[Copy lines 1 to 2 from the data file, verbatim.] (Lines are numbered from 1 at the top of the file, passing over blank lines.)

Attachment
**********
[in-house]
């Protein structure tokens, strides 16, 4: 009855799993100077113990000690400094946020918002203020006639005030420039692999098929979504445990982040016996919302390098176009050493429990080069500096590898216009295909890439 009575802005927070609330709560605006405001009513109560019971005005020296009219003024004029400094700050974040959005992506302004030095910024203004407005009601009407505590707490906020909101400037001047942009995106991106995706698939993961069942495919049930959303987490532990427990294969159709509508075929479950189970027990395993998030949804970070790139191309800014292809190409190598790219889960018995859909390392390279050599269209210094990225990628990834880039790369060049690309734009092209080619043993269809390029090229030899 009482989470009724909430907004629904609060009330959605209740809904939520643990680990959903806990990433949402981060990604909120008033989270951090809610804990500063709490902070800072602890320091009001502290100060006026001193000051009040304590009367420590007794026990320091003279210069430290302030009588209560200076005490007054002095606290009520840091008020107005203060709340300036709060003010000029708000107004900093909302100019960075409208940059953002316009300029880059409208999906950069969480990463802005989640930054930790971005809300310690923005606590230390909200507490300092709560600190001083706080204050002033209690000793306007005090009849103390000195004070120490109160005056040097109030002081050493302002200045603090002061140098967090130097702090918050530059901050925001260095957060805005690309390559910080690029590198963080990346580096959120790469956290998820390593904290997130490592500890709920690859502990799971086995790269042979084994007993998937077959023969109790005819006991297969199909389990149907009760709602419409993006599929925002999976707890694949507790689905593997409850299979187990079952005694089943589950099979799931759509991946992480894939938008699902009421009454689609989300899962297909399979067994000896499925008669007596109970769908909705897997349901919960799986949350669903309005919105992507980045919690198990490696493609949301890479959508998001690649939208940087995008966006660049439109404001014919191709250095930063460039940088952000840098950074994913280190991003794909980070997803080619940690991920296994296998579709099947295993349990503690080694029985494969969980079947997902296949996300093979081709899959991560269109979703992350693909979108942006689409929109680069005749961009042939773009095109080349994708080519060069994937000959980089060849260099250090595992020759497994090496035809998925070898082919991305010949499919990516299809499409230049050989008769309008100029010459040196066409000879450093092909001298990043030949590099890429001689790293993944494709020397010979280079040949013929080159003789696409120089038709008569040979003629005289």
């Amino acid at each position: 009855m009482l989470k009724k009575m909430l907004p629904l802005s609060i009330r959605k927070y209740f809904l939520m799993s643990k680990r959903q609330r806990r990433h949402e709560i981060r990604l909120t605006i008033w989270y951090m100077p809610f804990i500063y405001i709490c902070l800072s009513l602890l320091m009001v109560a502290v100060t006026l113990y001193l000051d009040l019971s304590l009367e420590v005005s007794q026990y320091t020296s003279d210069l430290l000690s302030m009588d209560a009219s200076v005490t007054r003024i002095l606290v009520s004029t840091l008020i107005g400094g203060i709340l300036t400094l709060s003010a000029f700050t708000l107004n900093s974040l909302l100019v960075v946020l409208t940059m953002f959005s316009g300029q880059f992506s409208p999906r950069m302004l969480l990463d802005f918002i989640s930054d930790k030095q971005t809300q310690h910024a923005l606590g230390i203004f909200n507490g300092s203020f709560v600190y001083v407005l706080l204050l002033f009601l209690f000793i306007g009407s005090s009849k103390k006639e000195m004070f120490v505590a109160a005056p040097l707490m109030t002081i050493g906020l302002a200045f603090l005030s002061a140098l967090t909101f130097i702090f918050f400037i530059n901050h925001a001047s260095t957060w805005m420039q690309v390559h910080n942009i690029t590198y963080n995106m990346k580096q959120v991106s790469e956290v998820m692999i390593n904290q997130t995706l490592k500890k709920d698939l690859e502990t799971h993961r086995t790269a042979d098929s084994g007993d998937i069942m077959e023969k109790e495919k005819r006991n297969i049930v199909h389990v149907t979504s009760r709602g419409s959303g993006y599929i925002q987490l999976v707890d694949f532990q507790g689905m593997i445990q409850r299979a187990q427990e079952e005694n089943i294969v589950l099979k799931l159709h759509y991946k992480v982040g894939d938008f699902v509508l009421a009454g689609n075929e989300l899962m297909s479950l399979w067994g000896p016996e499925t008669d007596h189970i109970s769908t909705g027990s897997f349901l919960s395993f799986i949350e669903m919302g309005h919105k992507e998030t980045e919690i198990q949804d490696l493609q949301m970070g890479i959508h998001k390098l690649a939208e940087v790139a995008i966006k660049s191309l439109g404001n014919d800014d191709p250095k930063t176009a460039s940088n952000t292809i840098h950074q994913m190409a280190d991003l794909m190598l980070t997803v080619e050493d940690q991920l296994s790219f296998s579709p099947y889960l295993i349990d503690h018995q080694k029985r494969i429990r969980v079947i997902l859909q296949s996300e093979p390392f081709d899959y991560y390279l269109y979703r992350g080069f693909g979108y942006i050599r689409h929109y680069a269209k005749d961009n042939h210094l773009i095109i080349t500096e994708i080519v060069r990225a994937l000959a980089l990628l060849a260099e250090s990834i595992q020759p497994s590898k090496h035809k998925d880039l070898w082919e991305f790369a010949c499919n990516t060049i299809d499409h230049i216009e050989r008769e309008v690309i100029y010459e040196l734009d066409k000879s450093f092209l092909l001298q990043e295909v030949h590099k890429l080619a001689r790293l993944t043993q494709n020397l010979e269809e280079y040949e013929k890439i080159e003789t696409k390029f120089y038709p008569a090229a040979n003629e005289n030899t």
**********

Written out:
[in-house]
């Protein structure tokens, strides 16, 4: 009855799993100077113990000690400094946020918002203020006639005030420039692999098929979504445990982040016996919302390098176009050493429990080069500096590898216009295909890439 009575802005927070609330709560605006405001009513109560019971005005020296009219003024004029400094700050974040959005992506302004030095910024203004407005009601009407505590707490906020909101400037001047942009995106991106995706698939993961069942495919049930959303987490532990427990294969159709509508075929479950189970027990395993998030949804970070790139191309800014292809190409190598790219889960018995859909390392390279050599269209210094990225990628990834880039790369060049690309734009092209080619043993269809390029090229030899 009482989470009724909430907004629904609060009330959605209740809904939520643990680990959903806990990433949402981060990604909120008033989270951090809610804990500063709490902070800072602890320091009001502290100060006026001193000051009040304590009367420590007794026990320091003279210069430290302030009588209560200076005490007054002095606290009520840091008020107005203060709340300036709060003010000029708000107004900093909302100019960075409208940059953002316009300029880059409208999906950069969480990463802005989640930054930790971005809300310690923005606590230390909200507490300092709560600190001083706080204050002033209690000793306007005090009849103390000195004070120490109160005056040097109030002081050493302002200045603090002061140098967090130097702090918050530059901050925001260095957060805005690309390559910080690029590198963080990346580096959120790469956290998820390593904290997130490592500890709920690859502990799971086995790269042979084994007993998937077959023969109790005819006991297969199909389990149907009760709602419409993006599929925002999976707890694949507790689905593997409850299979187990079952005694089943589950099979799931759509991946992480894939938008699902009421009454689609989300899962297909399979067994000896499925008669007596109970769908909705897997349901919960799986949350669903309005919105992507980045919690198990490696493609949301890479959508998001690649939208940087995008966006660049439109404001014919191709250095930063460039940088952000840098950074994913280190991003794909980070997803080619940690991920296994296998579709099947295993349990503690080694029985494969969980079947997902296949996300093979081709899959991560269109979703992350693909979108942006689409929109680069005749961009042939773009095109080349994708080519060069994937000959980089060849260099250090595992020759497994090496035809998925070898082919991305010949499919990516299809499409230049050989008769309008100029010459040196066409000879450093092909001298990043030949590099890429001689790293993944494709020397010979280079040949013929080159003789696409120089038709008569040979003629005289």